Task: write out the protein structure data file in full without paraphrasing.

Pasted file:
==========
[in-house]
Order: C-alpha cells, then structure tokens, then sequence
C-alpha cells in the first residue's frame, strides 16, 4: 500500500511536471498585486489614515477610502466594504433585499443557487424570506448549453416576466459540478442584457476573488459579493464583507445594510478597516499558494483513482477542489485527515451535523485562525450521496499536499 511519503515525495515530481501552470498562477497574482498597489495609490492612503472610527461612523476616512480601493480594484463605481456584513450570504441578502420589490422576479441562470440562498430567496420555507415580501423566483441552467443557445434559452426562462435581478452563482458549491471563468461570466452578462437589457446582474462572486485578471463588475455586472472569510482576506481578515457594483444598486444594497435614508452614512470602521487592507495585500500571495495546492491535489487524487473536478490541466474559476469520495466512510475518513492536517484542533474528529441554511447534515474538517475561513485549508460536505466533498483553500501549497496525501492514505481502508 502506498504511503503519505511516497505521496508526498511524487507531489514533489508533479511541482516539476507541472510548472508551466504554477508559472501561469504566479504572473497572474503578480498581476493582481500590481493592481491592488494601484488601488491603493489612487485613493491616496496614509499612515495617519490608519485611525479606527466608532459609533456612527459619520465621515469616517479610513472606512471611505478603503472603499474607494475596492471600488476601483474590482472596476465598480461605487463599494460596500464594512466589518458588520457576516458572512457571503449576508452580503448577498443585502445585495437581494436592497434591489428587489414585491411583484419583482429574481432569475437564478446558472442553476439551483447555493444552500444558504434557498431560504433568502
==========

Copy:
[in-house]
Order: C-alpha cells, then structure tokens, then sequence
C-alpha cells in the first residue's frame, strides 16, 4: 500500500511536471498585486489614515477610502466594504433585499443557487424570506448549453416576466459540478442584457476573488459579493464583507445594510478597516499558494483513482477542489485527515451535523485562525450521496499536499 511519503515525495515530481501552470498562477497574482498597489495609490492612503472610527461612523476616512480601493480594484463605481456584513450570504441578502420589490422576479441562470440562498430567496420555507415580501423566483441552467443557445434559452426562462435581478452563482458549491471563468461570466452578462437589457446582474462572486485578471463588475455586472472569510482576506481578515457594483444598486444594497435614508452614512470602521487592507495585500500571495495546492491535489487524487473536478490541466474559476469520495466512510475518513492536517484542533474528529441554511447534515474538517475561513485549508460536505466533498483553500501549497496525501492514505481502508 502506498504511503503519505511516497505521496508526498511524487507531489514533489508533479511541482516539476507541472510548472508551466504554477508559472501561469504566479504572473497572474503578480498581476493582481500590481493592481491592488494601484488601488491603493489612487485613493491616496496614509499612515495617519490608519485611525479606527466608532459609533456612527459619520465621515469616517479610513472606512471611505478603503472603499474607494475596492471600488476601483474590482472596476465598480461605487463599494460596500464594512466589518458588520457576516458572512457571503449576508452580503448577498443585502445585495437581494436592497434591489428587489414585491411583484419583482429574481432569475437564478446558472442553476439551483447555493444552500444558504434557498431560504433568502